The Mool Mantra, The Five Vices & Virtues and the Five Stages of Liberation & The Guru Granth Sahib

The Mool Mantra, The Five Vices & Virtues and the Five Stages of Liberation & The Guru Granth Sahib

religious Studies

Guru Nanak founded Sikhism in the Punjab, which straddles modern India and Pakistan, in the 16th century. There are some 20 million Sikhs and most of them still live in the Punjab, although many now live in countries around the world.

After Guru Nanak, there came nine more Gurus who added to the teachings of Sikhism. Sikhs are monotheistic, that is they worship a single God, and their central beliefs are focused on the religious state of the individual. The Sikhs regard their God as neither male nor female.

The Sikh place of worship is a Gurdwara, their sacred scripture is the Guru Granth Sahib (despite being a book it has the status of a guru), and Sikhs collectively call themselves the Khalsa.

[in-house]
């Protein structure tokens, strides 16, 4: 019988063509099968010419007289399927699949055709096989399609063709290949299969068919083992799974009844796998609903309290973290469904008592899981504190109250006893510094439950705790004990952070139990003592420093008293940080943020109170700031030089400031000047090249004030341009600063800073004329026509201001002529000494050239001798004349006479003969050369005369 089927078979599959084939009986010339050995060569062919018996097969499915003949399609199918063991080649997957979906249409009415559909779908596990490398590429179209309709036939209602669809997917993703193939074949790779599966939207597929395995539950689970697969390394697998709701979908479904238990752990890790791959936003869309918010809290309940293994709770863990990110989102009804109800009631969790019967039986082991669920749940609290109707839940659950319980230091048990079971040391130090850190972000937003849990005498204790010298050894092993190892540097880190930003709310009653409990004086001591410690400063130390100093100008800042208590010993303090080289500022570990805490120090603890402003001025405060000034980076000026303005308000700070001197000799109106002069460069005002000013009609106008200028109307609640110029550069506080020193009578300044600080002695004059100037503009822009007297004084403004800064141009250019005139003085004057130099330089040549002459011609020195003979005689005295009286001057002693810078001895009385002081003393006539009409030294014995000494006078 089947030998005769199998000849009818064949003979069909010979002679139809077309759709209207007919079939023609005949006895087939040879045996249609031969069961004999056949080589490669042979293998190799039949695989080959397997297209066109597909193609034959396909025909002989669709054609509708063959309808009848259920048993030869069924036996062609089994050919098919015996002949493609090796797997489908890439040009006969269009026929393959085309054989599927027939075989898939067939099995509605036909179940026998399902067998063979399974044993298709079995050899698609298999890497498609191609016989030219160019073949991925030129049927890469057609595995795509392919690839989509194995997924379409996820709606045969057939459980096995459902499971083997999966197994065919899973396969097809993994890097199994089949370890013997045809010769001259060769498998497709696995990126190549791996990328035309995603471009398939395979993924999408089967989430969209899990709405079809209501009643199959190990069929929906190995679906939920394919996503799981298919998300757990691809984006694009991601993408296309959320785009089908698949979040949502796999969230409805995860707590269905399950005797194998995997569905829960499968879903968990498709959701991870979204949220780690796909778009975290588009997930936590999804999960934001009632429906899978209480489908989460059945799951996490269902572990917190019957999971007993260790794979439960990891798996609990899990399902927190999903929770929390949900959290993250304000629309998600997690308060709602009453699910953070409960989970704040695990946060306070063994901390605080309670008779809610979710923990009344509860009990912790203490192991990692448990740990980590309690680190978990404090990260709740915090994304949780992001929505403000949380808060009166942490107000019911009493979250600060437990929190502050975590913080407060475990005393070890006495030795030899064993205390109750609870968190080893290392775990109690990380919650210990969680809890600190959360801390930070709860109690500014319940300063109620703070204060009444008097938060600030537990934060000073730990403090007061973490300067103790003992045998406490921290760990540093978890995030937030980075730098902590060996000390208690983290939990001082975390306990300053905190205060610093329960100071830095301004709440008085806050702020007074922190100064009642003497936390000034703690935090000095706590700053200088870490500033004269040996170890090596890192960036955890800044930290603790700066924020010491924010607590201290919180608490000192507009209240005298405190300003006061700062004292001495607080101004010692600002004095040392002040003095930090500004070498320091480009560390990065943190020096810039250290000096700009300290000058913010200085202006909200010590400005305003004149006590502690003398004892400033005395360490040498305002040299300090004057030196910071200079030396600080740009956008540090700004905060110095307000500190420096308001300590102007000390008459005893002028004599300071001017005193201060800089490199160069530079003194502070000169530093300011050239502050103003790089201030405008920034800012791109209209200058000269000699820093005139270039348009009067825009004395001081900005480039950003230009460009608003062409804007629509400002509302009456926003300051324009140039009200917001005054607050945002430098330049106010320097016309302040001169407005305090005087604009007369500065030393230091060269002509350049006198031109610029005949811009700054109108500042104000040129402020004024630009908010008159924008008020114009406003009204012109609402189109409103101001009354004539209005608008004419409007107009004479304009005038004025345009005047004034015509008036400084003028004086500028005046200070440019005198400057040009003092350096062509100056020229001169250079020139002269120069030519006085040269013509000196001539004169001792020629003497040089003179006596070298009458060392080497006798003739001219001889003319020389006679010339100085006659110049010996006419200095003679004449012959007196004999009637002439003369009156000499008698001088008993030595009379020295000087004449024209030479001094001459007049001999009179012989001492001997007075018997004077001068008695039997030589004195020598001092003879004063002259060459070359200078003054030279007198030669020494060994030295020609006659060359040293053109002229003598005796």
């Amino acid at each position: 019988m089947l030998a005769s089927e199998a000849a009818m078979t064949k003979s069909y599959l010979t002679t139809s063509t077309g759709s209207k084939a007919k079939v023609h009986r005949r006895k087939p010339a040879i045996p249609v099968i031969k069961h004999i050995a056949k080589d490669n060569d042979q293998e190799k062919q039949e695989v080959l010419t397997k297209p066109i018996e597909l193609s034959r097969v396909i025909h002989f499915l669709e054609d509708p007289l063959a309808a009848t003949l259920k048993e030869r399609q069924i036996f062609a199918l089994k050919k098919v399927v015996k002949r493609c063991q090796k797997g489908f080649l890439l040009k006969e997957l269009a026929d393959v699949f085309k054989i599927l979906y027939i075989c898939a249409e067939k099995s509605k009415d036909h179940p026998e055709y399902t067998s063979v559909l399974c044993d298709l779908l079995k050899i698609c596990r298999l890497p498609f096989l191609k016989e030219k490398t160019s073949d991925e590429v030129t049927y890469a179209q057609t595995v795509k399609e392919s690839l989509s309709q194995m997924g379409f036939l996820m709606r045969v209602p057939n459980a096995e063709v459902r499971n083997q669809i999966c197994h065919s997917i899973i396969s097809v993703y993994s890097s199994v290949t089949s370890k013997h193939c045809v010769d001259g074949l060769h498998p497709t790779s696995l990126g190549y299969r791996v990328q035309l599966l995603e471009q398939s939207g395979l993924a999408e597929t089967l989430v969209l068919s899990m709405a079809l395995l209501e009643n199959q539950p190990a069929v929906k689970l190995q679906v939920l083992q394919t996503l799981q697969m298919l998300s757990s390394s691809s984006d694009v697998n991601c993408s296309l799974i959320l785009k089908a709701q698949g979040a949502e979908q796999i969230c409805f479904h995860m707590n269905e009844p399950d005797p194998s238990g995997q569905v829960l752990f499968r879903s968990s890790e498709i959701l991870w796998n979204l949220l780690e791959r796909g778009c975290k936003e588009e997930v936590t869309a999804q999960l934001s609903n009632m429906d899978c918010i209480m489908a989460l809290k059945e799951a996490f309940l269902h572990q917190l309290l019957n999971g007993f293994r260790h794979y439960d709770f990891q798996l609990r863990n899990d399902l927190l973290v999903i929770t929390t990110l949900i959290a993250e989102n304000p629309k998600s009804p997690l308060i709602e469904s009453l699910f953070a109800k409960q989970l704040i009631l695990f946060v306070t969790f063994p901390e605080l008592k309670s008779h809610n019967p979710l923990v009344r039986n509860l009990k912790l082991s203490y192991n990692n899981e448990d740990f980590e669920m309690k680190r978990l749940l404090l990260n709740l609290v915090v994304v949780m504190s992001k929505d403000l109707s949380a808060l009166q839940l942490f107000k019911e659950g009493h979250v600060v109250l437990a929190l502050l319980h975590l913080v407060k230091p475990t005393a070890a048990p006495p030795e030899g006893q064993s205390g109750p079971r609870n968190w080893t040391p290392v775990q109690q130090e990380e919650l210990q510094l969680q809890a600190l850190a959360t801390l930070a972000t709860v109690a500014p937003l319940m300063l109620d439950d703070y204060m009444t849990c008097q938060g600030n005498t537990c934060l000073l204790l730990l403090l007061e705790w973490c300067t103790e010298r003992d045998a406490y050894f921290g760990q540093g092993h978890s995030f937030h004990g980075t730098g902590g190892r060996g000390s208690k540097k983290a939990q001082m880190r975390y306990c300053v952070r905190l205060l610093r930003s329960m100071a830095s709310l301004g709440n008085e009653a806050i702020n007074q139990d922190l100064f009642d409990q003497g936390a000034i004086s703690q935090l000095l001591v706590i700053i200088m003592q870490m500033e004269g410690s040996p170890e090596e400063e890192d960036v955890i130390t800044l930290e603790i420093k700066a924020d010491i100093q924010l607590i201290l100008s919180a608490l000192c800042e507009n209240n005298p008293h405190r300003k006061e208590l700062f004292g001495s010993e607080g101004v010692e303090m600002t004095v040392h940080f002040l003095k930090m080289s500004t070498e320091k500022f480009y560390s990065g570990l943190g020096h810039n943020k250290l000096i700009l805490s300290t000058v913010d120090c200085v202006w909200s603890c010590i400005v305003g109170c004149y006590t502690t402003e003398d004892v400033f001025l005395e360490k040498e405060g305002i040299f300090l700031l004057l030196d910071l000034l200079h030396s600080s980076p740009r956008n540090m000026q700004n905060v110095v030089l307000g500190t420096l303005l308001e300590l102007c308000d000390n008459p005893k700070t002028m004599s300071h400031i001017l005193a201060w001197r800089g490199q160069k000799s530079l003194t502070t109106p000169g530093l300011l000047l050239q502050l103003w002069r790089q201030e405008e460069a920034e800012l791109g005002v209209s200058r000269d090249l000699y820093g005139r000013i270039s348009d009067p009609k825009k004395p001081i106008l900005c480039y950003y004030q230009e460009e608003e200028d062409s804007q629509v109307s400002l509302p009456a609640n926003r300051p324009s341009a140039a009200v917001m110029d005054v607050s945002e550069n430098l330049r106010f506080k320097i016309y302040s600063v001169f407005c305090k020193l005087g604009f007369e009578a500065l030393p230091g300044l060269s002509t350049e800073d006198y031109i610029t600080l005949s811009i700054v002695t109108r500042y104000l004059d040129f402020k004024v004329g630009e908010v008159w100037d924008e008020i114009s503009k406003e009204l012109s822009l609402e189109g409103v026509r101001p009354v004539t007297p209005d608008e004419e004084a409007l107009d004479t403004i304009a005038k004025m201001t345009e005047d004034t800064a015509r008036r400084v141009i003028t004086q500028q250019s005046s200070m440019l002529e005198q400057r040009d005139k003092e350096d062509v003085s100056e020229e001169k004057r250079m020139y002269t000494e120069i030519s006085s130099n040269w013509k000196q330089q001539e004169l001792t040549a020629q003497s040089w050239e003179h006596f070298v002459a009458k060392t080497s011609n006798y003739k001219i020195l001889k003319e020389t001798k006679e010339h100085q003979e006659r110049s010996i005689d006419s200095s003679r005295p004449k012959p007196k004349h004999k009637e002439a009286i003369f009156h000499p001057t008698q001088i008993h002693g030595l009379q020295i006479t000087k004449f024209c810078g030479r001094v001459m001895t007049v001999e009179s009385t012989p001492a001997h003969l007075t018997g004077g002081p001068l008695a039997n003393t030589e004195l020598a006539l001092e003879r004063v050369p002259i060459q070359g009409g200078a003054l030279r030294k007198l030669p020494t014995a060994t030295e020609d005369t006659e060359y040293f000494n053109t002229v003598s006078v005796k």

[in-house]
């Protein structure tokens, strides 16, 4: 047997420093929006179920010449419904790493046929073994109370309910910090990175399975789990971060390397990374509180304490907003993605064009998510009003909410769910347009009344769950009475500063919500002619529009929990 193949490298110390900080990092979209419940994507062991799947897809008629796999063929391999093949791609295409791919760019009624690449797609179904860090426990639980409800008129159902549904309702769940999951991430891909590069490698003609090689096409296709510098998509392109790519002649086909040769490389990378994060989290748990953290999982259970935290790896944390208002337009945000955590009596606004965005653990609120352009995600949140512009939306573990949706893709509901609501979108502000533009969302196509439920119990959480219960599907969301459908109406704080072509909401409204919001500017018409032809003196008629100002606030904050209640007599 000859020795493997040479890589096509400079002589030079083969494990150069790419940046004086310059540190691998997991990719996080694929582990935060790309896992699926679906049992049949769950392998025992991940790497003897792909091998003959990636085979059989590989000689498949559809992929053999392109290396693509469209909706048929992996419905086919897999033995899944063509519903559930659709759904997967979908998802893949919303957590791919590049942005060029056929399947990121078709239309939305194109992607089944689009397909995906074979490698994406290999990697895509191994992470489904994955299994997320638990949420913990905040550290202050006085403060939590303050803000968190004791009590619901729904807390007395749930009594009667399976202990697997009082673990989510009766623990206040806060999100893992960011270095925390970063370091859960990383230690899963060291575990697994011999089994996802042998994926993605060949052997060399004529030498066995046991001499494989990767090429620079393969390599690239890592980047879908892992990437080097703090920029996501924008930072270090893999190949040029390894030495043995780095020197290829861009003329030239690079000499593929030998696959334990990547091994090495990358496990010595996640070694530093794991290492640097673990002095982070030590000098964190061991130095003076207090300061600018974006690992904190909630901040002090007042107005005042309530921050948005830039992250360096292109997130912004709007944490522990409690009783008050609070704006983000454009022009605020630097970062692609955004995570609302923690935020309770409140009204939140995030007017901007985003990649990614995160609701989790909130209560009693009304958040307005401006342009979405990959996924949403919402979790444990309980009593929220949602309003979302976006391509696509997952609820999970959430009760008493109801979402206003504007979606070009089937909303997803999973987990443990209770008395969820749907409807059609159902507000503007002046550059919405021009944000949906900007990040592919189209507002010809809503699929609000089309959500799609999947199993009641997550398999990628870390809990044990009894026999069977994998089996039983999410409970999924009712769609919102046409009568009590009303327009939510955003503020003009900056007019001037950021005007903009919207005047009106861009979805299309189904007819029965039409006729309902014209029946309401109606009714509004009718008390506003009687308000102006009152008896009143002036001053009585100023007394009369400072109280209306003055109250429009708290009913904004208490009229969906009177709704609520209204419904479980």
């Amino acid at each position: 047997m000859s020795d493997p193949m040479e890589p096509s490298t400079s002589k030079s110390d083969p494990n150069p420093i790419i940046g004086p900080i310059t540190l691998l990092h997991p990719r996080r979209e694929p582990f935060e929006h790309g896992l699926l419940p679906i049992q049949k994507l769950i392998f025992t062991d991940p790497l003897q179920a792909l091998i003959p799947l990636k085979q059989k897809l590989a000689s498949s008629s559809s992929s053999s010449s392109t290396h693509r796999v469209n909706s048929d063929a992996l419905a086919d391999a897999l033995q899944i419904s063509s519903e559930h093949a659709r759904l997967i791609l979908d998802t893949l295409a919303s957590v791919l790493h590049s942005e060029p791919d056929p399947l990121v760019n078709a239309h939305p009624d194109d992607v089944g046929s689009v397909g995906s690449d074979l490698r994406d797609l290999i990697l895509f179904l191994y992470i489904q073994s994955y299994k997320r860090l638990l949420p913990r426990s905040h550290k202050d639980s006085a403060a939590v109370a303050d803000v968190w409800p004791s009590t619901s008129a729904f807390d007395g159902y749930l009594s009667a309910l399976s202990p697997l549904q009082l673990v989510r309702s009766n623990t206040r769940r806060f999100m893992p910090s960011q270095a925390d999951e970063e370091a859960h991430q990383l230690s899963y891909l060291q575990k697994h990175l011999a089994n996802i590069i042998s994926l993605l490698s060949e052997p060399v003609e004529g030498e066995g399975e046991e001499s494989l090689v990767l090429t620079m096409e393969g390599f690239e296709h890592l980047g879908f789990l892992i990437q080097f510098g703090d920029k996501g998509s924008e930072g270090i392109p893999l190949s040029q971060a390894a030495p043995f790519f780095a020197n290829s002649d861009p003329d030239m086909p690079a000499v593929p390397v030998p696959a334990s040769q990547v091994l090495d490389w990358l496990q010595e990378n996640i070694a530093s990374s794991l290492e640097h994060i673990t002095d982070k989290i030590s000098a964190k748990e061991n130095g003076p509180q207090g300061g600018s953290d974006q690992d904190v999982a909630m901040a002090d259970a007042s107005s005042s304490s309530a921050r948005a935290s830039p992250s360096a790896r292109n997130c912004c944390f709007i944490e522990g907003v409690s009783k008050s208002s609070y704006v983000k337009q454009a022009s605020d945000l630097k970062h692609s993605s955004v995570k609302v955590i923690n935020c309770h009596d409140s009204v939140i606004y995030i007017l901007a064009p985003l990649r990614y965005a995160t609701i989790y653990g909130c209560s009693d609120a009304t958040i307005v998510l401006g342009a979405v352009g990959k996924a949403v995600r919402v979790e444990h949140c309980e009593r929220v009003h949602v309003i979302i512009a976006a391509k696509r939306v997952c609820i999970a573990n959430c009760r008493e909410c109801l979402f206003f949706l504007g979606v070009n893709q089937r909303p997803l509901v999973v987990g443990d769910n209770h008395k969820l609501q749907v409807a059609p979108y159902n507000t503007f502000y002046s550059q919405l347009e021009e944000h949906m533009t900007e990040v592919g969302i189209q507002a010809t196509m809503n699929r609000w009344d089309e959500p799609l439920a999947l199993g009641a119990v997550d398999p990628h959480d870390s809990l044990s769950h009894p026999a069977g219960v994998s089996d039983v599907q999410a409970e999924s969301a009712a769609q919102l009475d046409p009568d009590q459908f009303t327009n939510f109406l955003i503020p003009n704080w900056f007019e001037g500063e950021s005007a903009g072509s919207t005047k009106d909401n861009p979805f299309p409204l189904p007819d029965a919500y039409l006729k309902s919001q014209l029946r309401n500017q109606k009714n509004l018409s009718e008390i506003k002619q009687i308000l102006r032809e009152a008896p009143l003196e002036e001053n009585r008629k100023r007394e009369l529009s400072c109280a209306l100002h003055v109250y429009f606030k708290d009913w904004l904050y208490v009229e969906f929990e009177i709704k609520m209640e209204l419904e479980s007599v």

The Mool Mantra

religious studiesThis was the first religious prayer created by Guru Nanak and is the first entry in the holy scripture, the Guru Granth Sahib. It encompasses the main Sikh precepts including the belief there is only one God. Reciting it is a central religious duty for Sikhs.


The five vices

Sikh teaching identifies five vices. Avoiding them is the first step to religious freedom. They are lust, envy and greed, materialism, anger and pride.


The five virtues

Sikhs believe that to get close to God, believers need to practice the five virtues. These are:

Sat, truthfulness.

Santokh, contentment.

Daya, compassion.

Nimrata, humility.

Pyar, love of God.


The five stages of liberation

Sikhs believe that going through the five stages of liberation will bring them to God. The five stages are:

Dharma Khand, good deeds.

Gian Khand, knowledge.

Saram Khand, spirituality.

Karam Khand, grace.

Sach Khand, truth.


The Guru Granth Sahib

Although this is a text, it is given the title of Guru, normally reserved for humans. It was originally called the Adi Granth but the 10th and final Sikh Guru, Guru Gobind Singh (1666-1708) made the book his successor, giving it Guru status.